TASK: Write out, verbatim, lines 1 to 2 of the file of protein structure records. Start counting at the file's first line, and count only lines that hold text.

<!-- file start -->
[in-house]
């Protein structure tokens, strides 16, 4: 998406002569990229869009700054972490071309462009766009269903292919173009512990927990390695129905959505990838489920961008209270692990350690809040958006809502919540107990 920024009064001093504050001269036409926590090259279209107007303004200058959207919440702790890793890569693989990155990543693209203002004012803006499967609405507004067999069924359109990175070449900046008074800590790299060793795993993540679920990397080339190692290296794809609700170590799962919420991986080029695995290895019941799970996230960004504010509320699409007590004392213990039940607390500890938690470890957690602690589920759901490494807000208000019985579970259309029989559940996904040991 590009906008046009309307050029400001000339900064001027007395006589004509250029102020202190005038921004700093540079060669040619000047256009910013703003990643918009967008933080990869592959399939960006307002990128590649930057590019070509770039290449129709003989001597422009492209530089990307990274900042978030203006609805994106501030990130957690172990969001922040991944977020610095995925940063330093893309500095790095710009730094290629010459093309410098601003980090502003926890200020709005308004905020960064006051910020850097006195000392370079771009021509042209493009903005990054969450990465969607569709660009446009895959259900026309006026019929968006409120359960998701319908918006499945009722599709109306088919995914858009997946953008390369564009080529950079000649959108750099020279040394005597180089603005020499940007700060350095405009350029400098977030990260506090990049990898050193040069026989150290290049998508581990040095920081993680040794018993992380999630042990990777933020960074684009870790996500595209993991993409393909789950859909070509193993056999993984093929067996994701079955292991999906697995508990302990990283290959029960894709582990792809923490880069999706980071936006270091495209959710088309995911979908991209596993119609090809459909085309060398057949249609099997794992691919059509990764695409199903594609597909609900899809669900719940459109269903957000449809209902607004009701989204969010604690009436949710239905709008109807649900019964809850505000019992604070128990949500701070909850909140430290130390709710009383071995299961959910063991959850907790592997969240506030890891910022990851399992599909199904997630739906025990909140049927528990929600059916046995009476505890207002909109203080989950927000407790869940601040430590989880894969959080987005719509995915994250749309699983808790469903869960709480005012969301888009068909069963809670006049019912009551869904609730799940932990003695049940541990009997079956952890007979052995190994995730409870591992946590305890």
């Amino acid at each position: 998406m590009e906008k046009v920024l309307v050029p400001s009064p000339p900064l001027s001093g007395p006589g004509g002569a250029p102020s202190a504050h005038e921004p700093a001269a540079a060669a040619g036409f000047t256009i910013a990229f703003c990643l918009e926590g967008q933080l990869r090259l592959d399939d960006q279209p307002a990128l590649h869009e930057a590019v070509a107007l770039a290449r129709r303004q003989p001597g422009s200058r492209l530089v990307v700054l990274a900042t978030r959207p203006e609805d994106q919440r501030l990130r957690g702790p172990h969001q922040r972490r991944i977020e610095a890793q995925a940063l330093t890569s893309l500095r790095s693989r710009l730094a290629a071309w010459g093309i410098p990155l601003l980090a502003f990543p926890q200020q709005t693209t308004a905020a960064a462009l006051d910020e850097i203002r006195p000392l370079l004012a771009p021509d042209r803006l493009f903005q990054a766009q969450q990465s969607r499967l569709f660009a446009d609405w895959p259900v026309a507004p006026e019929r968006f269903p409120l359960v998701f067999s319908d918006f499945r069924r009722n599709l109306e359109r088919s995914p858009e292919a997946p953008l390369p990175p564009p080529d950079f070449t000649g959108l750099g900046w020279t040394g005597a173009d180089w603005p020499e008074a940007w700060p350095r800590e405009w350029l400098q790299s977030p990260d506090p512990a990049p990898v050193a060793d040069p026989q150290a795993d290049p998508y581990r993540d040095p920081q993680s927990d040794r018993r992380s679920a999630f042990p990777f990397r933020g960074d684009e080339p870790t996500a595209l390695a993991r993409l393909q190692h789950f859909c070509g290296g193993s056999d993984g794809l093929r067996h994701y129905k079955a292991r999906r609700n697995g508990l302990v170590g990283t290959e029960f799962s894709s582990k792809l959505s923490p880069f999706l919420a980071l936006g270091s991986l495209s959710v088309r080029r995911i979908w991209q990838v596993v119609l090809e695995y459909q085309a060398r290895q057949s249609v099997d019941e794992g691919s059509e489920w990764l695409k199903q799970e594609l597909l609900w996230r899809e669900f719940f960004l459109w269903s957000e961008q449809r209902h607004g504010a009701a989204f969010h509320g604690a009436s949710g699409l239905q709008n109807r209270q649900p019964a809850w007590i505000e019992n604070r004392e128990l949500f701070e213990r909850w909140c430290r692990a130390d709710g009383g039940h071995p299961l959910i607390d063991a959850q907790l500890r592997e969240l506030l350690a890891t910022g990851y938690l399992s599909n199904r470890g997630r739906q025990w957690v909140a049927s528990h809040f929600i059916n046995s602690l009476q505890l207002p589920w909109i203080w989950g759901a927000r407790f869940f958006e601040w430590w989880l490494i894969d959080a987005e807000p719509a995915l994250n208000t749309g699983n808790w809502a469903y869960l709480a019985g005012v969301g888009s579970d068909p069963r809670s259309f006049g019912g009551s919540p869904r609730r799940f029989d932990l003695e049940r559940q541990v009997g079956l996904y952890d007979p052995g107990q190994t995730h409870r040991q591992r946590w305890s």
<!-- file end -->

[in-house]
């Protein structure tokens, strides 16, 4: 998406002569990229869009700054972490071309462009766009269903292919173009512990927990390695129905959505990838489920961008209270692990350690809040958006809502919540107990 920024009064001093504050001269036409926590090259279209107007303004200058959207919440702790890793890569693989990155990543693209203002004012803006499967609405507004067999069924359109990175070449900046008074800590790299060793795993993540679920990397080339190692290296794809609700170590799962919420991986080029695995290895019941799970996230960004504010509320699409007590004392213990039940607390500890938690470890957690602690589920759901490494807000208000019985579970259309029989559940996904040991 590009906008046009309307050029400001000339900064001027007395006589004509250029102020202190005038921004700093540079060669040619000047256009910013703003990643918009967008933080990869592959399939960006307002990128590649930057590019070509770039290449129709003989001597422009492209530089990307990274900042978030203006609805994106501030990130957690172990969001922040991944977020610095995925940063330093893309500095790095710009730094290629010459093309410098601003980090502003926890200020709005308004905020960064006051910020850097006195000392370079771009021509042209493009903005990054969450990465969607569709660009446009895959259900026309006026019929968006409120359960998701319908918006499945009722599709109306088919995914858009997946953008390369564009080529950079000649959108750099020279040394005597180089603005020499940007700060350095405009350029400098977030990260506090990049990898050193040069026989150290290049998508581990040095920081993680040794018993992380999630042990990777933020960074684009870790996500595209993991993409393909789950859909070509193993056999993984093929067996994701079955292991999906697995508990302990990283290959029960894709582990792809923490880069999706980071936006270091495209959710088309995911979908991209596993119609090809459909085309060398057949249609099997794992691919059509990764695409199903594609597909609900899809669900719940459109269903957000449809209902607004009701989204969010604690009436949710239905709008109807649900019964809850505000019992604070128990949500701070909850909140430290130390709710009383071995299961959910063991959850907790592997969240506030890891910022990851399992599909199904997630739906025990909140049927528990929600059916046995009476505890207002909109203080989950927000407790869940601040430590989880894969959080987005719509995915994250749309699983808790469903869960709480005012969301888009068909069963809670006049019912009551869904609730799940932990003695049940541990009997079956952890007979052995190994995730409870591992946590305890």